Pat Hobby Stories

ISBN-10: 0684804425
ISBN-13: 9780684804422
Edition: 1995
List price: $14.00 Buy it from $1.13
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Description: A fascinating study in self-satire that brings to life the Hollywood years of F. Scott Fitzgerald The setting: Hollywood: the character: Pat Hobby, a down-and-out screenwriter trying to break back into show business, but having better luck getting  More...

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Book details

List price: $14.00
Copyright year: 1995
Publisher: Scribner
Publication date: 12/6/1995
Binding: Paperback
Pages: 192
Size: 5.25" wide x 7.75" long x 0.50" tall
Weight: 0.330
Language: English

A fascinating study in self-satire that brings to life the Hollywood years of F. Scott Fitzgerald The setting: Hollywood: the character: Pat Hobby, a down-and-out screenwriter trying to break back into show business, but having better luck getting into bars. Written between 1939 and 1940, when F. Scott Fitzgerald was working for Universal Studios, the seventeen Pat Hobby stories were first published inEsquiremagazine and present a bitterly humorous portrait of a once-successful writer who becomes a forgotten hack on a Hollywood lot. "This was not art" Pat Hobby often said, "this was an industry" where whom "you sat with at lunch was more important than what you dictated in your office." The Pat Hobby sequence, as Arnold Gingrich writes in his introduction, is Fitzgerald's "last word from his last home, for much of what he felt about Hollywood and about himself permeated these stories."

F(rancis) Scott Fitzgerald was born in St. Paul, Minnesota, on September 24, 1896. He was educated at Princeton University and served in the U.S. Army from 1917 to 1919, attaining the rank of second lieutenant. In 1920 Fitzgerald married Zelda Sayre, a young woman of the upper class, and they had a daughter, Frances. Fitzgerald is perhaps best known for his short stories and novels, but his many contributions to American literature also include plays, poetry, music, and letters. He is now highly regarded as an American writer. Ernest Hemingway, who was greatly influenced by Fitzgerald's short stories, wrote that Fitzgerald's talent was "as fine as the dust on a butterfly's wing." Yet during his lifetime Fitzgerald never had a best-selling novel and, toward the end of his life, he worked sporadically as a screenwriter at motion picture studios in Los Angeles. There he contributed to scripts for such popular films as Winter Carnival and Gone with the Wind. Fitzgerald's work is inseparable from the Roaring 20s. Berenice Bobs Her Hair and A Diamond As Big As The Ritz, are two short stories included in his collections, Tales of the Jazz Age and Flappers and Philosophers. His first novel The Beautiful and Damned was flawed but set up Fitzgerald's major themes of the fleeting nature of youthfulness and innocence, unattainable love, and middle-class aspiration for wealth and respectability, derived from his own courtship of Zelda. This Side of Paradise (1920) was Fitzgerald's first unqualified success. The Great Gatsby (1925) is considered by many to be the greatest American novel. Tender Is the Night, a mature look at the excesses of the exuberant 20s, was published in 1934. Much of Fitzgerald's work has been adapted for film, including Babylon Revisited, adapted as The Last Time I Saw Paris by Metro-Goldwyn-Mayer in 1954. The Last Tycoon, adapted by Paramount in 1976, was a work in progress when Fitzgerald died of a heart attack on December 21, 1940, in Hollywood, California. Fitzgerald is buried in St. Mary's Cemetery in Rockville, Maryland.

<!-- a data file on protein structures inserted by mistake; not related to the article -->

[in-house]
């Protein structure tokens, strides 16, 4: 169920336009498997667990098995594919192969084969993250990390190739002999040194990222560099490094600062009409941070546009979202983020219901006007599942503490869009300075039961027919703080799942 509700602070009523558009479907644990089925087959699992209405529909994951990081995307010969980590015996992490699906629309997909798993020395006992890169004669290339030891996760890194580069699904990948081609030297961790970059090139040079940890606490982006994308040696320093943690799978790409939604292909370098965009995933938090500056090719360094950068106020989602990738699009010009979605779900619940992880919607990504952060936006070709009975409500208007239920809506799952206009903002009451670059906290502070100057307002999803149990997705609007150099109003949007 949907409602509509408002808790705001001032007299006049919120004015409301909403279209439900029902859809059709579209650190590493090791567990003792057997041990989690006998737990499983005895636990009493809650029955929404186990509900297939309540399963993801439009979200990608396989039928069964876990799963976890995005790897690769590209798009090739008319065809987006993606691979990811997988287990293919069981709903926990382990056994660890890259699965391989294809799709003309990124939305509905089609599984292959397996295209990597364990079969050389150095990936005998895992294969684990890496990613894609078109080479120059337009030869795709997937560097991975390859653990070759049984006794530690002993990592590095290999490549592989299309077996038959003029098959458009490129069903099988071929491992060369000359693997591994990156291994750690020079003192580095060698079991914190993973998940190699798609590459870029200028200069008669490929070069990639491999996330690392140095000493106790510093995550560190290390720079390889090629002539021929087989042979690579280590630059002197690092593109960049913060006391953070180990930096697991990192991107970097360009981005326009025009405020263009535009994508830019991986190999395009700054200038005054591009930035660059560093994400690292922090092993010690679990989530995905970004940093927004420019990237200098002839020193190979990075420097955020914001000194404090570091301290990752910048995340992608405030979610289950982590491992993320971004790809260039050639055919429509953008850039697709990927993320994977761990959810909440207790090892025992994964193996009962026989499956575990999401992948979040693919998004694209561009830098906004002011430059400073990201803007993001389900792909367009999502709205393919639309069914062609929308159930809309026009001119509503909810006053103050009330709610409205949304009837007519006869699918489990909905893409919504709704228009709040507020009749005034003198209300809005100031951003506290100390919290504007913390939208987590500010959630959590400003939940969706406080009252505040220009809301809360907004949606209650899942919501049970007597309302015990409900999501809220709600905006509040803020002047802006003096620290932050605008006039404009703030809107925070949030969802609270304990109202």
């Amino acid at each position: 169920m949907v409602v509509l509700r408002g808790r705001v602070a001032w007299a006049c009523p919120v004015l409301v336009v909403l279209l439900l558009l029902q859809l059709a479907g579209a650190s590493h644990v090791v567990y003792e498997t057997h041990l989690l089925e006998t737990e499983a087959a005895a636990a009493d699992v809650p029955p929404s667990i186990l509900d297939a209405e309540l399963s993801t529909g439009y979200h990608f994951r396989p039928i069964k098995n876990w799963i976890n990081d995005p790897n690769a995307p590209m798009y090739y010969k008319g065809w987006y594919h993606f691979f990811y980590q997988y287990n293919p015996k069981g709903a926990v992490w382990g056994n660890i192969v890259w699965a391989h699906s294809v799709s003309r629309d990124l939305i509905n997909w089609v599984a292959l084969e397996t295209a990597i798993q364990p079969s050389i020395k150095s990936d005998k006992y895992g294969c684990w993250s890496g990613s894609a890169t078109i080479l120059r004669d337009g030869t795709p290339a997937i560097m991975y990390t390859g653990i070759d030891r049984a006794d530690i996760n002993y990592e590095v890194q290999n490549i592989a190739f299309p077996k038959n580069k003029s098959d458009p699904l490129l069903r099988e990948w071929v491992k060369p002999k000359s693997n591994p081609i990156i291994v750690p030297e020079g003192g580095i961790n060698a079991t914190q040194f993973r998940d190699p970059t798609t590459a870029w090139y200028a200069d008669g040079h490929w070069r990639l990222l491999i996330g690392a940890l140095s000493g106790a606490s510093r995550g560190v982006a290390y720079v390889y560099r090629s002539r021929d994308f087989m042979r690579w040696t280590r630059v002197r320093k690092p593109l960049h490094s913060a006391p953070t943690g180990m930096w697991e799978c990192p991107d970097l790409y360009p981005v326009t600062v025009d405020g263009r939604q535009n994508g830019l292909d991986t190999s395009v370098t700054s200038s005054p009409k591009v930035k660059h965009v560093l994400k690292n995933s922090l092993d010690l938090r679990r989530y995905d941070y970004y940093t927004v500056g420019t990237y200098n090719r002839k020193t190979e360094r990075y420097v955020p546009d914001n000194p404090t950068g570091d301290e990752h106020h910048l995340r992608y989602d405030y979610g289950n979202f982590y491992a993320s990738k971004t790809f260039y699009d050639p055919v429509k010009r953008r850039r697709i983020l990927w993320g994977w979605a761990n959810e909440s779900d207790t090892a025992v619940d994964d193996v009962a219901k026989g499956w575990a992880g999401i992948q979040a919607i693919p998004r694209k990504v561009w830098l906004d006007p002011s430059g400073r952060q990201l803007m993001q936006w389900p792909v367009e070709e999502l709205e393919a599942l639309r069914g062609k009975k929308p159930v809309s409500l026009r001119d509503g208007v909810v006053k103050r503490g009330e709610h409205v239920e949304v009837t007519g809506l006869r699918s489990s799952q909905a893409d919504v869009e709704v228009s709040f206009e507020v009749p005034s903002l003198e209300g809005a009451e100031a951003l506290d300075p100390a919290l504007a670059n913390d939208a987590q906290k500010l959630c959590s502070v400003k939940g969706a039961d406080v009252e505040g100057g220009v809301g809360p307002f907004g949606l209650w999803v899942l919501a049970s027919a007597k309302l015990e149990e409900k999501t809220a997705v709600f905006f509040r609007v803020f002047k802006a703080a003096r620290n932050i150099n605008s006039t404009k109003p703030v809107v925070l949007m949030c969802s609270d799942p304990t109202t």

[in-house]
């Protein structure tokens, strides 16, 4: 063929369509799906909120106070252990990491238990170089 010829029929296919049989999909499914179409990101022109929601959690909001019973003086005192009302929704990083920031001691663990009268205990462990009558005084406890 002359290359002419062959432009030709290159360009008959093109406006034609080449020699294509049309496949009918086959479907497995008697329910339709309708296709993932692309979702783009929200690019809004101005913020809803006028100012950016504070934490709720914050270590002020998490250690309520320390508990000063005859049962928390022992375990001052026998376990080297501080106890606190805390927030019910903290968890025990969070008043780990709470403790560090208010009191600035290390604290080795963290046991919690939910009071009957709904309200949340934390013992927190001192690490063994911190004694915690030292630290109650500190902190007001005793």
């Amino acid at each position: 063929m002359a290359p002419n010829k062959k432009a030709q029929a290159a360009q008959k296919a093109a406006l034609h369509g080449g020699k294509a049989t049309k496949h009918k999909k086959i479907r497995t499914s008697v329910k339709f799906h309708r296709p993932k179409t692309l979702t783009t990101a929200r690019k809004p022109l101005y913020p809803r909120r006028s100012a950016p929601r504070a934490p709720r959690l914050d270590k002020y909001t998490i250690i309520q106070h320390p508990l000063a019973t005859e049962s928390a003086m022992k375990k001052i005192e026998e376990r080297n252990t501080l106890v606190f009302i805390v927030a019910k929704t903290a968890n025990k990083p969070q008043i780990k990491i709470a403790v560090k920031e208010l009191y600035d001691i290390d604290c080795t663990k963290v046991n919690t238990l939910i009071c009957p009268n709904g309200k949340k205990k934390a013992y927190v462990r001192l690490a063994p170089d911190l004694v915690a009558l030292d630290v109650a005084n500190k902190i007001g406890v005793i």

Introduction
Pat Hobby's Christmas Wish
A Man in the Way""
Boil Some Water -- Lots of It""
Teamed with Genius
Pat Hobby and Orson Welles
Pat Hobby's Secret
Pat Hobby, Putative Father
The Homes of the Stars
Pat Hobby Does His Bit
Pat Hobby's Preview
No Harm Trying
A Patriotic Short
On the Trail of Pat Hobby
Fun in an Artist's Studio
Two Old-Timers
Mightier Than the Sword
Pat Hobby's College Days
Appendix

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